What is filtration soiling and what does an air filter have to do with it? Filtration soiling is soot-like discoloration that appears primarily along the edge of your carpet. Some carpet professionals also refer to this type of staining as aromatherapy candle soot, draught marking, fogging or dust marks. It is more noticeable on lighter colored carpeting than darker shades, but the quality of your carpet has nothing to do with it.

Filtration soiling can occur more commonly under closed interior doors, baseboards, along the edge of carpeted stairs or near ventilation, central heating or HVAC systems. These areas are typical of airflow that is concentrated and directed through or over the carpet’s pile. Airflow is caused by wind blowing through frequently opened windows, seeping under walls, through ventilation ducts and between rooms. Check for drafts or gaps that will force air flowing under doors or over carpeting to prevent filtration soil from accumulating in another unsuspecting area. Some of the indoor airborne pollutants contributing to this noticeable dirtiness on your floor covering include burning candles, cigarette smoke, fireplace smoke, cooking or cleaning chemical emissions.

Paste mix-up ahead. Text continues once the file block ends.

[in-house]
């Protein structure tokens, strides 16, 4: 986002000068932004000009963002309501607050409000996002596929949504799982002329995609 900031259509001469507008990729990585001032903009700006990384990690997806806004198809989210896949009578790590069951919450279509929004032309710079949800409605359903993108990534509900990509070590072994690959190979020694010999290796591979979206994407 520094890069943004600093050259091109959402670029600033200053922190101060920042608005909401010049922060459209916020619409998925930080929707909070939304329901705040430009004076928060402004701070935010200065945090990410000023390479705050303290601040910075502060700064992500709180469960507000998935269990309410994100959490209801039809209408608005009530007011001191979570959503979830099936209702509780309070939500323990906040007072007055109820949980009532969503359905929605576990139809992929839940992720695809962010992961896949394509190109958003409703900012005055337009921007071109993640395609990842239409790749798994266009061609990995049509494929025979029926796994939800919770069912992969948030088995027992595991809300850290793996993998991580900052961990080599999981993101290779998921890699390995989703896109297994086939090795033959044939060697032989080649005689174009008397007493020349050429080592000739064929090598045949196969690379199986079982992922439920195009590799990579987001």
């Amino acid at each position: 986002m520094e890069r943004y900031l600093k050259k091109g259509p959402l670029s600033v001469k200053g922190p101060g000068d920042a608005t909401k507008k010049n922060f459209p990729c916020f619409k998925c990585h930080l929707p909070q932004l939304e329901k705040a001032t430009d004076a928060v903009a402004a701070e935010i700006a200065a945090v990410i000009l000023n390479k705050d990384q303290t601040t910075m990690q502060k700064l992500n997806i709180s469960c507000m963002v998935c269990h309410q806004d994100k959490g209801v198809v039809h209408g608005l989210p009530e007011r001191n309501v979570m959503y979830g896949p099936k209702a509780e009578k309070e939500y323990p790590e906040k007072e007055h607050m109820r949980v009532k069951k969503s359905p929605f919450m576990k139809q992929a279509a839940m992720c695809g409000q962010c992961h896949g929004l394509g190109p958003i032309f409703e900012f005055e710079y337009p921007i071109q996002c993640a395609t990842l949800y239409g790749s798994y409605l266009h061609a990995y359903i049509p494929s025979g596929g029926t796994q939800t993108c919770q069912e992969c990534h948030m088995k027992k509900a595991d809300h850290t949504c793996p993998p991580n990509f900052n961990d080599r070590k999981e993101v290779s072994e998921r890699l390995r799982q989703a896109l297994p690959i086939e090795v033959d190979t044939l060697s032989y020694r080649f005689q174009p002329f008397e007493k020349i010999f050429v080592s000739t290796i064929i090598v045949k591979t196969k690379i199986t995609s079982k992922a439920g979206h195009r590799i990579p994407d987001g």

Besides vacuuming your carpet frequently, regularly change your air filters and clean air ducts to help reduce this problem. The level of accumulated filtration soil depends on the interior airflow volume, as well as your air quality. Installing and replacing high efficiency particulate air filters (HEPA) will significantly reduce these airborne microscopic particles.

Removing filtration soil is very labor intensive. Some people feel that having scotch-guard applied over their carpet is the prescription needed to keep filtration soil from occurring, however it is only a temporary deterrent. First, you want to eliminate the cause of your indoor airborne pollutants. Next, it will be wise to have your carpet professionally cleaned, then change your air filters on a regular basis to improve indoor air quality and help reduce airborne contaminants that collect on your carpet like a magnet. Regular cleaning coupled with frequent vacuuming will also help to alleviate this unsightly discoloration.